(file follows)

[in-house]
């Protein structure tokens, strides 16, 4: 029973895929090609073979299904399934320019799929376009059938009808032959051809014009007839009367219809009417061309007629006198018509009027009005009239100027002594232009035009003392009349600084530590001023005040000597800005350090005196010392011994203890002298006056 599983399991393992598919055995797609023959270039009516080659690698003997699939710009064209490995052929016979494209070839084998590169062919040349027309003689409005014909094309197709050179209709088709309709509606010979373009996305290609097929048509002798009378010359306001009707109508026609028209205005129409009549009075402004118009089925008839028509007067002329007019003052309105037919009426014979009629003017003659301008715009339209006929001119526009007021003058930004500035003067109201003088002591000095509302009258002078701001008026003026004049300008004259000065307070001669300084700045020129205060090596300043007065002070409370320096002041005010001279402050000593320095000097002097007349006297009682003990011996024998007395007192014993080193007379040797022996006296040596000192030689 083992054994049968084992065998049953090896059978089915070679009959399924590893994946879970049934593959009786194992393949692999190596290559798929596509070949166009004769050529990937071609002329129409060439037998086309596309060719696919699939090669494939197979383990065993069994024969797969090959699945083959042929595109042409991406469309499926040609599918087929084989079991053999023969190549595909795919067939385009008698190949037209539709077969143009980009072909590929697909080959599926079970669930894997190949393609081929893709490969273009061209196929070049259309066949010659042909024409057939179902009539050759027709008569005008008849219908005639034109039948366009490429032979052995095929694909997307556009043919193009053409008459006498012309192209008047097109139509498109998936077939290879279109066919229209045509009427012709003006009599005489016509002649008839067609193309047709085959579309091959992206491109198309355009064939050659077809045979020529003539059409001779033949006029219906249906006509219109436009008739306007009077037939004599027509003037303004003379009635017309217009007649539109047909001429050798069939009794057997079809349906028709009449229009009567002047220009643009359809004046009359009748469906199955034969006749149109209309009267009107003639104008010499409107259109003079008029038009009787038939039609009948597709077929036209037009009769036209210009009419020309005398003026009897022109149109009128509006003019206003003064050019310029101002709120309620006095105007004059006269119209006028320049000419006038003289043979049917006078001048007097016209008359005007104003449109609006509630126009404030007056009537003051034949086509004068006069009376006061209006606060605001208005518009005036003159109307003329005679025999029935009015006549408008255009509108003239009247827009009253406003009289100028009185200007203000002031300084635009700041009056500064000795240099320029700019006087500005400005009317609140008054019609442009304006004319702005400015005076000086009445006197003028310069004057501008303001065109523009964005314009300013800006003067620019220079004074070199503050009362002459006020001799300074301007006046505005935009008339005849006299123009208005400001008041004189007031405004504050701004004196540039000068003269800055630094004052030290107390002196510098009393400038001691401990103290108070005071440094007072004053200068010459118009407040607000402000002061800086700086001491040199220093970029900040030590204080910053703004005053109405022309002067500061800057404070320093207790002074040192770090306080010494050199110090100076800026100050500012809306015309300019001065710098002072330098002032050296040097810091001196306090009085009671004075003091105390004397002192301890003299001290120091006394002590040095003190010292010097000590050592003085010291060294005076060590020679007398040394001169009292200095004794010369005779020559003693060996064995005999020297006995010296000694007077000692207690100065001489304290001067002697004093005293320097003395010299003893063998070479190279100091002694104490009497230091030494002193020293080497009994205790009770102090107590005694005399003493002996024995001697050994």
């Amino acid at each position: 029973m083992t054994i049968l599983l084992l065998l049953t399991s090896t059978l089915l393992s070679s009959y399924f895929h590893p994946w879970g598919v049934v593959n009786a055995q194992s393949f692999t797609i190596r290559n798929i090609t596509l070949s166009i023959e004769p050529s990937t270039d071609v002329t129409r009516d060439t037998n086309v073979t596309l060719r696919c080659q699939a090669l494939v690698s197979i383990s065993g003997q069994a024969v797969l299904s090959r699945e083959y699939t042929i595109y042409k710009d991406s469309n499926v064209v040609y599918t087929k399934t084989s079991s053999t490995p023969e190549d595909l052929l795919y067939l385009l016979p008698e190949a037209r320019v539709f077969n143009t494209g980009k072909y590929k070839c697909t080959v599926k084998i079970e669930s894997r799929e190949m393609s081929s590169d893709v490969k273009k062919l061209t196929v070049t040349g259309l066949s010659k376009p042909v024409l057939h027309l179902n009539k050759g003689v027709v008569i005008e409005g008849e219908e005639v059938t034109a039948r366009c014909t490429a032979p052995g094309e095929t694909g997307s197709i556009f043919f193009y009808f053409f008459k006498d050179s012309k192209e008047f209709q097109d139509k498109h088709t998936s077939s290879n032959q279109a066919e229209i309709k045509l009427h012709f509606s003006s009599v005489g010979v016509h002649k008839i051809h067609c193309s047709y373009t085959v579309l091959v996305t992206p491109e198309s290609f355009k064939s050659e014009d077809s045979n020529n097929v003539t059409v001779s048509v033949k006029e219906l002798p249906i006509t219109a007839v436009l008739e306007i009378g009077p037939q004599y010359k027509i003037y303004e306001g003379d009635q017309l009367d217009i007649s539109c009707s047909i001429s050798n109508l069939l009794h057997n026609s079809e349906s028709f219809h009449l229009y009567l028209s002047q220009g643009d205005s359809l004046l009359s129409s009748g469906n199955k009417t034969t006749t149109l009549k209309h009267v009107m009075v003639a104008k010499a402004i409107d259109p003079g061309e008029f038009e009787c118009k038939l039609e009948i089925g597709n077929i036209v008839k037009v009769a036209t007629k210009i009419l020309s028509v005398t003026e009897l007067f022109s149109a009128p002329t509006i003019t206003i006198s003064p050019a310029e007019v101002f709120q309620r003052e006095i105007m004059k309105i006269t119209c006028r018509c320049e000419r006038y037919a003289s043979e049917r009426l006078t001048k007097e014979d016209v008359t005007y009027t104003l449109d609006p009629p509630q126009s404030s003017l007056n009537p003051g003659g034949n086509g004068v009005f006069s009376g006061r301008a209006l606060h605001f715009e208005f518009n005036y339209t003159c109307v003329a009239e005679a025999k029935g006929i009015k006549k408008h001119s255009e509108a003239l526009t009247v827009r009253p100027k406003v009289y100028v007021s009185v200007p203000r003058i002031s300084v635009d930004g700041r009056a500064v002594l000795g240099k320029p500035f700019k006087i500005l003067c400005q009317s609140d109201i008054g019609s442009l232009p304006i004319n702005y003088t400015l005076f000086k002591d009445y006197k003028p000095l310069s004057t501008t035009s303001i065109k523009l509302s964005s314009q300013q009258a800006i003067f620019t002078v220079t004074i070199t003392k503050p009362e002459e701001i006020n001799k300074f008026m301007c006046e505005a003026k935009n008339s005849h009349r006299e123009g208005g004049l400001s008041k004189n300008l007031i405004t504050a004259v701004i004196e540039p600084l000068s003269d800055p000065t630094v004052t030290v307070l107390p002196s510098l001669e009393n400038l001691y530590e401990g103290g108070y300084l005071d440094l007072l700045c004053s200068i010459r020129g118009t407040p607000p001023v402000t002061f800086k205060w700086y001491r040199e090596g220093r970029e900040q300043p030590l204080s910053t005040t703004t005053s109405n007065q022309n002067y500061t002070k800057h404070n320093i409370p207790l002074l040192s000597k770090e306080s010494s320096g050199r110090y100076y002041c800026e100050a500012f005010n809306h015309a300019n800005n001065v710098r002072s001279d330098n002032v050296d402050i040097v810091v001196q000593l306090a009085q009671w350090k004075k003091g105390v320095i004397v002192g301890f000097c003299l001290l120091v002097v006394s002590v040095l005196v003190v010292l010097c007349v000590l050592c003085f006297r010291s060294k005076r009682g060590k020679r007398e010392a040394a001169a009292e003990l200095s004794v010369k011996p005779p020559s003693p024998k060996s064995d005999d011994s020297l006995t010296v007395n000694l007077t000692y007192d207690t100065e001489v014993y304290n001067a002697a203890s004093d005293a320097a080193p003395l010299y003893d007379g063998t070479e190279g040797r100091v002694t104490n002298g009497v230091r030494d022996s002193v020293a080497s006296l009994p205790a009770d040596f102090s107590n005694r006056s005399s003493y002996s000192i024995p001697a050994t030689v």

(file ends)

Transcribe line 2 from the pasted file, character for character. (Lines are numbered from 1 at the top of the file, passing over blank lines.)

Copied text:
């Protein structure tokens, strides 16, 4: 029973895929090609073979299904399934320019799929376009059938009808032959051809014009007839009367219809009417061309007629006198018509009027009005009239100027002594232009035009003392009349600084530590001023005040000597800005350090005196010392011994203890002298006056 599983399991393992598919055995797609023959270039009516080659690698003997699939710009064209490995052929016979494209070839084998590169062919040349027309003689409005014909094309197709050179209709088709309709509606010979373009996305290609097929048509002798009378010359306001009707109508026609028209205005129409009549009075402004118009089925008839028509007067002329007019003052309105037919009426014979009629003017003659301008715009339209006929001119526009007021003058930004500035003067109201003088002591000095509302009258002078701001008026003026004049300008004259000065307070001669300084700045020129205060090596300043007065002070409370320096002041005010001279402050000593320095000097002097007349006297009682003990011996024998007395007192014993080193007379040797022996006296040596000192030689 083992054994049968084992065998049953090896059978089915070679009959399924590893994946879970049934593959009786194992393949692999190596290559798929596509070949166009004769050529990937071609002329129409060439037998086309596309060719696919699939090669494939197979383990065993069994024969797969090959699945083959042929595109042409991406469309499926040609599918087929084989079991053999023969190549595909795919067939385009008698190949037209539709077969143009980009072909590929697909080959599926079970669930894997190949393609081929893709490969273009061209196929070049259309066949010659042909024409057939179902009539050759027709008569005008008849219908005639034109039948366009490429032979052995095929694909997307556009043919193009053409008459006498012309192209008047097109139509498109998936077939290879279109066919229209045509009427012709003006009599005489016509002649008839067609193309047709085959579309091959992206491109198309355009064939050659077809045979020529003539059409001779033949006029219906249906006509219109436009008739306007009077037939004599027509003037303004003379009635017309217009007649539109047909001429050798069939009794057997079809349906028709009449229009009567002047220009643009359809004046009359009748469906199955034969006749149109209309009267009107003639104008010499409107259109003079008029038009009787038939039609009948597709077929036209037009009769036209210009009419020309005398003026009897022109149109009128509006003019206003003064050019310029101002709120309620006095105007004059006269119209006028320049000419006038003289043979049917006078001048007097016209008359005007104003449109609006509630126009404030007056009537003051034949086509004068006069009376006061209006606060605001208005518009005036003159109307003329005679025999029935009015006549408008255009509108003239009247827009009253406003009289100028009185200007203000002031300084635009700041009056500064000795240099320029700019006087500005400005009317609140008054019609442009304006004319702005400015005076000086009445006197003028310069004057501008303001065109523009964005314009300013800006003067620019220079004074070199503050009362002459006020001799300074301007006046505005935009008339005849006299123009208005400001008041004189007031405004504050701004004196540039000068003269800055630094004052030290107390002196510098009393400038001691401990103290108070005071440094007072004053200068010459118009407040607000402000002061800086700086001491040199220093970029900040030590204080910053703004005053109405022309002067500061800057404070320093207790002074040192770090306080010494050199110090100076800026100050500012809306015309300019001065710098002072330098002032050296040097810091001196306090009085009671004075003091105390004397002192301890003299001290120091006394002590040095003190010292010097000590050592003085010291060294005076060590020679007398040394001169009292200095004794010369005779020559003693060996064995005999020297006995010296000694007077000692207690100065001489304290001067002697004093005293320097003395010299003893063998070479190279100091002694104490009497230091030494002193020293080497009994205790009770102090107590005694005399003493002996024995001697050994």